We will be starting our journey in the Cloud, securing a Kubernetes cluster and all its layers. Speaking of layers, we like to think that Kubernetes is similar to an onion where one layer of abstraction always hides the next one. Each of these layers can be secured in various ways.
This article is an overview of security objects and practices that everyone should be aware of. Knowing that all these layers of security exist, what they are called, and what they are for, is already a first big step into securing a Kubernetes cluster.
Trying to apply all these concepts at once would be overwhelming and discouraging. Instead, we suggest that you take the information you need for your use cases, and just keep following this series of articles through to the end. Once you have a full overview from the Cloud to your code, it will be easier to come back to this article and sharpen your understanding of these concepts if need be.
The Cluster Overview
The Kubernetes architecture that we describe below has been voluntarily simplified. Our goal is to understand what needs to be secured and, most importantly, how.
What is a Kubernetes cluster made of?
For simplification purposes, we will consider a simple Kubernetes cluster and its main components:
- redundant Control Planes
- highly available Load Balancing
- worker nodes
- ETCD key-value store, keeping the state of the cluster at every time
When triggering an action in a cluster `kubectl`, the user reaches its Control Plane. Users do not access their worker nodes directly, as the cluster services are considered managed. As a result, all `handmade` instructions on a Kubernetes cluster can potentially be overridden.
Cluster Management, Certificates, and Control Plane Access
In terms of security issues, you can either manage your cluster yourself or choose a managed Kubernetes engine. No matter what you decide, each cloud provider can manage cluster security according to their own standards. Bear in mind also that you might have no information about the default security layers installed at cluster creation.
It is highly recommended to be careful and not trust what you don't see. When using a cloud provider, your first step should be to check their default properties, such as Admission Controllers. If you choose to go on a Kubernetes journey by yourself, Admission Controllers are surely one of the first padlocks you should think about.
When sending an instruction to a Kubernetes cluster, you are calling an API server, instructing your control plane. Configurations are then applied to the worker nodes.
It is crucial to keep in mind that at any moment, your Kubernetes cluster can auto-heal, replacing or restarting non-responding worker nodes. It can also scale up and down in terms of pods and nodes. This means that Kubernetes worker nodes are stateless and should remain so, at all times.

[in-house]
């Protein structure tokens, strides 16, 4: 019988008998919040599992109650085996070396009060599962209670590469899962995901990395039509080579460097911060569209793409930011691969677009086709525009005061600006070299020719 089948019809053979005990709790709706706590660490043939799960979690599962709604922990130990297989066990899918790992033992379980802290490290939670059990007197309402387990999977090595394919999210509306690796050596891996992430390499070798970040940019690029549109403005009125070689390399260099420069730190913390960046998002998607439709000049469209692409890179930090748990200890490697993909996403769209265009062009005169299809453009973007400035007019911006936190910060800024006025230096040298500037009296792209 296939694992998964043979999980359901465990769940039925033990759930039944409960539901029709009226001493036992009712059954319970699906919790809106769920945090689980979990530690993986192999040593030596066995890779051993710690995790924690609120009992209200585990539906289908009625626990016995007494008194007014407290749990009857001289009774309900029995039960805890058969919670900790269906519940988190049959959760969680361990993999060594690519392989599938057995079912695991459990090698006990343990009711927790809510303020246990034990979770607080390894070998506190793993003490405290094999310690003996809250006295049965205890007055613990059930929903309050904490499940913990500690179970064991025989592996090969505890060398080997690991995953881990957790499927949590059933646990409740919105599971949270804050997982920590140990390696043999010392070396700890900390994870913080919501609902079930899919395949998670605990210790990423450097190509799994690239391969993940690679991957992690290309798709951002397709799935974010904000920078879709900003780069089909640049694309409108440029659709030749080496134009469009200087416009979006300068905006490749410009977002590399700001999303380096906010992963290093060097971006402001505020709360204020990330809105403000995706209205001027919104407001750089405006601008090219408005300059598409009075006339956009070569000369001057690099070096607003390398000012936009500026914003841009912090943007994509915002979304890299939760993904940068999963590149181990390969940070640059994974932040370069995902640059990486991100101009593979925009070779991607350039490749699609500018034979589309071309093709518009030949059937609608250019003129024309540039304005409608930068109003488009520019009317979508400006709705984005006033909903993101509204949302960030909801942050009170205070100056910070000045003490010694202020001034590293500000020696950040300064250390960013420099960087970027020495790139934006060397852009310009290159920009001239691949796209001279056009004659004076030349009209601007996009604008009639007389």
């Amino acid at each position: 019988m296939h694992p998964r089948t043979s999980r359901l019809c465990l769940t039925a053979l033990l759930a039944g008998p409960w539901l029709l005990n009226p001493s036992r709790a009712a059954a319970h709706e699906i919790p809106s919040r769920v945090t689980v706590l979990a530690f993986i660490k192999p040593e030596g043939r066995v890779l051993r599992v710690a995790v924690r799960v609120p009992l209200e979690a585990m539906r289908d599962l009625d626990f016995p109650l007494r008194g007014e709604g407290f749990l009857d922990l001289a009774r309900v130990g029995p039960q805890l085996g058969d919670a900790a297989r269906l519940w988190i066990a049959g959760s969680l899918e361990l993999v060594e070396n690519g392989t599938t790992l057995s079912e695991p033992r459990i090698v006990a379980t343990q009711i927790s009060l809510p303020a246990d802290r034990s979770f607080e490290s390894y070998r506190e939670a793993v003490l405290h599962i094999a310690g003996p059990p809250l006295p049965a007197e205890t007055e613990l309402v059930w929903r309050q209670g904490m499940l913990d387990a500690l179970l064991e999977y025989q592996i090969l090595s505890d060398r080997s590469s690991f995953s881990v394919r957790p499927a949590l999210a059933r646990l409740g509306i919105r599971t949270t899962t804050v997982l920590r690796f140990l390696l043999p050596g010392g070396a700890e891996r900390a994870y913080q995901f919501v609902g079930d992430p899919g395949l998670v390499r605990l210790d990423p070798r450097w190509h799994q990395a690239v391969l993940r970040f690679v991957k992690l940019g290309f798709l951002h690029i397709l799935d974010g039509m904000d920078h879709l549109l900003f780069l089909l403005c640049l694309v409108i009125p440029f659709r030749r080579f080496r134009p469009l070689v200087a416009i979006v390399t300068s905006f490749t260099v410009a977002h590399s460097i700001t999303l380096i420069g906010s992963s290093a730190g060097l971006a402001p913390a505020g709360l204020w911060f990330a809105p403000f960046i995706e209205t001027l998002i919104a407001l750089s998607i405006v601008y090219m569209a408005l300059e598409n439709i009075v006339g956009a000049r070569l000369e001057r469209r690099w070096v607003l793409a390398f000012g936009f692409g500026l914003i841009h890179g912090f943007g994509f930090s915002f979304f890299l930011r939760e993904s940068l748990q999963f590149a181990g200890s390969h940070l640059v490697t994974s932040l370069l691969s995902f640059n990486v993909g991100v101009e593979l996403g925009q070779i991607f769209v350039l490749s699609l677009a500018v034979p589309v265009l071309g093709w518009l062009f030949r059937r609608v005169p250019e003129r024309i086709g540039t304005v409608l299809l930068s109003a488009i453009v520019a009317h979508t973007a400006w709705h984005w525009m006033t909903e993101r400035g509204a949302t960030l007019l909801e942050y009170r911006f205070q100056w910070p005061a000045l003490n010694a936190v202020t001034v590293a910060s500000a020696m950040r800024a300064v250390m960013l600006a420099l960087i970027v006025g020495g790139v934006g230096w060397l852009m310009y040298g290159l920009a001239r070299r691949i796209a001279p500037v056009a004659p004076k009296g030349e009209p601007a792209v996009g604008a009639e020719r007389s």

Accessing a worker node without using the control plane would mean that you apply a configuration manually on a worker node, considering it stateful (which it isn't). It would represent a risk of data loss, configuration loss, or configuration override. Also, you might spend a useless amount of time trying to fix or understand how it happened.
Scaleway's Kubernetes Kapsule does not allow you to access your worker nodes using `ssh`, specifically so as to avoid this kind of behavior.
If you are building your own Kubernetes cluster and managing it yourself, it is highly recommended that you implement the same behavior, allowing worker nodes access for necessary administration but rejecting it for any non-admin user.
At the heart of your cluster, your control plane should be loved, cherished, and protected.
If you are using a managed Kubernetes engine, there is very little probability that you can access it any other way than using the API Server. If you are not using this access method, you must make sure only administrators have access to the servers themselves and that k8s users only have access to the API Server. Each cluster should aim to have its own certificate for accessing it.
When choosing your Cloud Provider for a managed Kubernetes engine, or looking at the best way to manage your certificates yourself, there are a few interesting things to think about while making your decision:
1) Who needs to access the Control Plane?
Imagine a CI/CD manages your deployments. Do developers need to access the cluster? Usually, the answer is "probably not." Then certificate access can be restricted to the CI/CD tools and administrators managing the cluster.
2) How to renew the certificate?
If your certificate has leaked for some unknown reason, how can you renew it? Or, if a company administrator leaves, how can you revoke his cluster access?
On a Kubernetes cluster level, there are at least three main layers to secure:
- Traffic routing
Once you have deployed containers, applications, services, and more in your cluster, it is nearly impossible to manage all the security layers.
As all your pods and services might not be deployed simultaneously or with similar configurations, one application could work just fine until a worker node is replaced and your container cannot be pulled back.
Admission controllers control requests accessing the API Server. They will grant or deny access to the cluster workers. They can limit creation, deletion, modification, or even connection.
By setting admission controllers on your cluster, you define the behavior of every Kubernetes object running onto it. It defines security strategies to apply, regardless of pods or containers.
Eight main admission controllers